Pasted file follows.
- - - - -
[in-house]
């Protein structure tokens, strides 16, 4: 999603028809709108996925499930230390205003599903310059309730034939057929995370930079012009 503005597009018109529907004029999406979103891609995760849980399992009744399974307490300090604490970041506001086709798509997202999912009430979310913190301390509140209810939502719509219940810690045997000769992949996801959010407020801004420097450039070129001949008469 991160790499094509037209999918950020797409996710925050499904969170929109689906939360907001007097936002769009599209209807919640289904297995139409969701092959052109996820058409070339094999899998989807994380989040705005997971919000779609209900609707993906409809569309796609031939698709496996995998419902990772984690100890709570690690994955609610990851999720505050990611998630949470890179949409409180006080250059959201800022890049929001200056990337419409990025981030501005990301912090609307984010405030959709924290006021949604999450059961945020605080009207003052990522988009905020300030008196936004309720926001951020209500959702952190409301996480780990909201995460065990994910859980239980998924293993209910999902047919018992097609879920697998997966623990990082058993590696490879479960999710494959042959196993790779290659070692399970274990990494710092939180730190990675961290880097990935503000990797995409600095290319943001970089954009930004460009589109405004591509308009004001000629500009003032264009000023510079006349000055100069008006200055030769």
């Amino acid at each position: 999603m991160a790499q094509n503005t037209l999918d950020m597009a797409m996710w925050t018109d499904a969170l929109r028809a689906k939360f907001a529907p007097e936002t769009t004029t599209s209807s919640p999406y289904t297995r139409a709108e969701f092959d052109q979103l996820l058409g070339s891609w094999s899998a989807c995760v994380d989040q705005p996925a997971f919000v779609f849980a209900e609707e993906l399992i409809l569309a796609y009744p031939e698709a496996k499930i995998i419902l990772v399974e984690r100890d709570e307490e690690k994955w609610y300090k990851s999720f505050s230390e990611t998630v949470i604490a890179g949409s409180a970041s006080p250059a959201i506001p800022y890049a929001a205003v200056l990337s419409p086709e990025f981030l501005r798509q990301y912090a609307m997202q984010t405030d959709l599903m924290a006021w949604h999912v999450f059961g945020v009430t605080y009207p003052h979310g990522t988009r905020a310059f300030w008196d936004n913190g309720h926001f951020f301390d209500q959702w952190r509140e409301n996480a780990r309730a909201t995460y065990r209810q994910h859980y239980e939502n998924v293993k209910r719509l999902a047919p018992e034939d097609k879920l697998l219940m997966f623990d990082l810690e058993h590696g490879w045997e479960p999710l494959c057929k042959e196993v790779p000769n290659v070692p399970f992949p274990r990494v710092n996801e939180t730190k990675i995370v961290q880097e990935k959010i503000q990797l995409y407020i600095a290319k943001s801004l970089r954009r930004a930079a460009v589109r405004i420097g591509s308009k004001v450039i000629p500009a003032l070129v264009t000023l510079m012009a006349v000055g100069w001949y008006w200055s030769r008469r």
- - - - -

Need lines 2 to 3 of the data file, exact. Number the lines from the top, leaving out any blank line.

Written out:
């Protein structure tokens, strides 16, 4: 999603028809709108996925499930230390205003599903310059309730034939057929995370930079012009 503005597009018109529907004029999406979103891609995760849980399992009744399974307490300090604490970041506001086709798509997202999912009430979310913190301390509140209810939502719509219940810690045997000769992949996801959010407020801004420097450039070129001949008469 991160790499094509037209999918950020797409996710925050499904969170929109689906939360907001007097936002769009599209209807919640289904297995139409969701092959052109996820058409070339094999899998989807994380989040705005997971919000779609209900609707993906409809569309796609031939698709496996995998419902990772984690100890709570690690994955609610990851999720505050990611998630949470890179949409409180006080250059959201800022890049929001200056990337419409990025981030501005990301912090609307984010405030959709924290006021949604999450059961945020605080009207003052990522988009905020300030008196936004309720926001951020209500959702952190409301996480780990909201995460065990994910859980239980998924293993209910999902047919018992097609879920697998997966623990990082058993590696490879479960999710494959042959196993790779290659070692399970274990990494710092939180730190990675961290880097990935503000990797995409600095290319943001970089954009930004460009589109405004591509308009004001000629500009003032264009000023510079006349000055100069008006200055030769």
């Amino acid at each position: 999603m991160a790499q094509n503005t037209l999918d950020m597009a797409m996710w925050t018109d499904a969170l929109r028809a689906k939360f907001a529907p007097e936002t769009t004029t599209s209807s919640p999406y289904t297995r139409a709108e969701f092959d052109q979103l996820l058409g070339s891609w094999s899998a989807c995760v994380d989040q705005p996925a997971f919000v779609f849980a209900e609707e993906l399992i409809l569309a796609y009744p031939e698709a496996k499930i995998i419902l990772v399974e984690r100890d709570e307490e690690k994955w609610y300090k990851s999720f505050s230390e990611t998630v949470i604490a890179g949409s409180a970041s006080p250059a959201i506001p800022y890049a929001a205003v200056l990337s419409p086709e990025f981030l501005r798509q990301y912090a609307m997202q984010t405030d959709l599903m924290a006021w949604h999912v999450f059961g945020v009430t605080y009207p003052h979310g990522t988009r905020a310059f300030w008196d936004n913190g309720h926001f951020f301390d209500q959702w952190r509140e409301n996480a780990r309730a909201t995460y065990r209810q994910h859980y239980e939502n998924v293993k209910r719509l999902a047919p018992e034939d097609k879920l697998l219940m997966f623990d990082l810690e058993h590696g490879w045997e479960p999710l494959c057929k042959e196993v790779p000769n290659v070692p399970f992949p274990r990494v710092n996801e939180t730190k990675i995370v961290q880097e990935k959010i503000q990797l995409y407020i600095a290319k943001s801004l970089r954009r930004a930079a460009v589109r405004i420097g591509s308009k004001v450039i000629p500009a003032l070129v264009t000023l510079m012009a006349v000055g100069w001949y008006w200055s030769r008469r």